In Brussels, a draft proposal is under consideration in the EU to eliminate food-crop subsidies for biofuels production by 2020, and cap crop-based biofuels to 5 percent of EU transportation fuels.
At present, biofuels represent 4.5% of the EU’s transportation fuel consumption, with essentially all of this coming from food crops – so, essentially, food crop-based fuels would be capped at not much above existing levels – not much room for growth.
Long-time coming or new trend? Threat or opportunity? Those are the questions being asked around the EU today — and across the globe amongst EU trading partners and fuel developers.
Here are the knowns and unknowns. The questions come down to five.
1. Will this proposal become law?
We believe this is a “yes”, but with modifications to carefully define crop-based feedstock. After all, you can eat algae – and petroleum comes, ultimately, from food-based feedstocks, just produced over millions of years instead of minutes or seconds. Simply banning any fuel made in any way related to a crop, or biomass that can be grown as a crop, could lead to a ban on all transportation fuels, including natural gas-fuel vehicles or electric cars powered by coal, gas-based power. The devil is in the detail, as Mies van den Rohe was wont to observe.
2. What is the impact on EU biofuels targets, pegged by statute at 10 percent by 2020?
The targets are law, and law as hard to unwind as it is to pass in the first place. We think the targets will not be altered – but, rather, we’ll see fuzzy math employed. There’s already a proposal to quadruple count algae-based biofuels. That means you could meet the EU 2020 target with half the fuel produced today, if algae was employed as a feedstock. Future shortfalls will simply be addressed by amping up the bonus on advanced biofuels. Quintuple, sextuple counting? It could start to look at 1923-style German inflation before it is all over.
3. What’s the impact for advanced biofuels, utilizing non-food feedstocks?
First of all, let’s refer to #2 – depends on the extent to which the EU doubles, triples, or quadruples the value of advanced biofuels – and the extent to which the EU will tolerate non-food feedstocks grown, for example, on the same land once used for food-crops.
At some stage, someone might take the point of view that replacing an acre of, for example, 160-bushel per acre of corn, which would provide nearly 500 gallons of fuel and 1.3 tons of animal feed with a 40 bushel per acre non-food crop, which provides 120 gallons of fuel and some inedible lignin, is not exactly the goal of policy.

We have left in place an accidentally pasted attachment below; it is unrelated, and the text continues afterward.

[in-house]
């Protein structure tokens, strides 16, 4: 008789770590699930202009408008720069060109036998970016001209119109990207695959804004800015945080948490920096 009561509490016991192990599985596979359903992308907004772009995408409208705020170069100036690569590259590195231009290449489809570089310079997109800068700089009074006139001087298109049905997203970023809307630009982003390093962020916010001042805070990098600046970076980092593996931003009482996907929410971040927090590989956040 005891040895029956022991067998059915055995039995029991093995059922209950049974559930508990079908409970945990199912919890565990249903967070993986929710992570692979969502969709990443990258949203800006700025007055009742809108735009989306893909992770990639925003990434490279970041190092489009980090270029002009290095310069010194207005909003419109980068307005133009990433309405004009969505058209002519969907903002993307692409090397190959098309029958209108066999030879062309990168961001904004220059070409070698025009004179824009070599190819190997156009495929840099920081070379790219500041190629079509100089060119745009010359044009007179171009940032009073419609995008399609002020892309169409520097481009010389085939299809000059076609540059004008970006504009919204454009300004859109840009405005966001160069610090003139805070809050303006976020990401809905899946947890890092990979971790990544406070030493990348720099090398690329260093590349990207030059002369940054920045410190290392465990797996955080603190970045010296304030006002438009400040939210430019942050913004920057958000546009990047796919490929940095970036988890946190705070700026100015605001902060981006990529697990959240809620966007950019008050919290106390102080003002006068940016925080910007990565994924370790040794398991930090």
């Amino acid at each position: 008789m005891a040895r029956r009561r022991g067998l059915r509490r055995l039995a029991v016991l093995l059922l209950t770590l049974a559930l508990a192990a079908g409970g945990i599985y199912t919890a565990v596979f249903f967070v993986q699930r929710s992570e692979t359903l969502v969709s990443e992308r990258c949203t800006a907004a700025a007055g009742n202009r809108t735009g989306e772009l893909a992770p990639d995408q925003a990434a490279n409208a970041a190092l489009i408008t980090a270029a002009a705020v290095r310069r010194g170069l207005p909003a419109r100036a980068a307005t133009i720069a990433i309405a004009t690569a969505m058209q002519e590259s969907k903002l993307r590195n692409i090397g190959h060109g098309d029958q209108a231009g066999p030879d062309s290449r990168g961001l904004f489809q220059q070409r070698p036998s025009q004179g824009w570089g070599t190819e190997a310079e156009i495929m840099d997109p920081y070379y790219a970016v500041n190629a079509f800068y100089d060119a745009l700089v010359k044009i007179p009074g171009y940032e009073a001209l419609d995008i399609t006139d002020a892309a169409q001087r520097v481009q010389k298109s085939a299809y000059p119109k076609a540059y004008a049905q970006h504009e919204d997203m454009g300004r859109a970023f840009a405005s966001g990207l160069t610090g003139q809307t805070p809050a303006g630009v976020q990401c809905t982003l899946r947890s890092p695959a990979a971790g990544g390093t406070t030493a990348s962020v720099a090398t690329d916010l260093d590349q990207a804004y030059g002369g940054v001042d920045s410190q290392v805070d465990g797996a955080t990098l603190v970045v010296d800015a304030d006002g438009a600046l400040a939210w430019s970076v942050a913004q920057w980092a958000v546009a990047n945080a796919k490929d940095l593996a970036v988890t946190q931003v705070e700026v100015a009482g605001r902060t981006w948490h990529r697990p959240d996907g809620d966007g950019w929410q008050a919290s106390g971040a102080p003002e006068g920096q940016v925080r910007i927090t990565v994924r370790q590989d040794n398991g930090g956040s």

Long-term, algae looms as a major beneficiary, if hybid systems as developed by the likes of BioProcess Algae make the grade – or solar fuels of the type produced by Joule. In the nearer term, highyield energy crops that can be grown on marginal land – that is, not currently in production (i.e. made marginal by food crop economics, not by the ability of the land to support agriculture) – well, the impact could be material.
One other matter we will hope to discover – the extent to which aviation biofuels – not just road transport – will count in the overall calculations.
At Raymond James, energy analyst Pavel Molchanov writes, “There is no question that the new policy would meaningfully support adoption of energy crops. This can be segmented into two separate trends. First, we would expect to see actual cultivation of energy crops in EU members with large agricultural sectors (such as France and Poland). Second, in countries where population density or other factors result in small agricultural sectors, imports of energy crops (from, say, Brazil or North America) would be the realistic solution.”
4. What’s the impact for food crops?
It’s not all bad – look for a shift from biofuels to higher-value biobased products and renewable chemicals, which are generally unsubsidized and un-mandated anyway, and offer good returns on investment for selected crops, such as maize.
5. What’s the impact for biofuels producers and their existing plants?
To the extent that they can support different feedstocks, such as renewable sugars made from waste, or waste-based fats, oils and greases, not much of a change. For others, look for bolt-on technologies like we see with corn ethanol plants in the uS, that foster a switch from producing fuel ethanol to the production of isobutanol or n-butanol for the chemicals markets.
The bottom line.
It won’t be business as usual – far from it – but the technologies and feedstock options have been sufficiently advanced over the past 5 years that the impact will be far from dire. It’s payback time for all the far-sighted developers that fostered alternative technologies and feedstocks.
This article was originally published on Biofuels Digest and was republished with permission.
Lead image: Biofuels via Shutterstock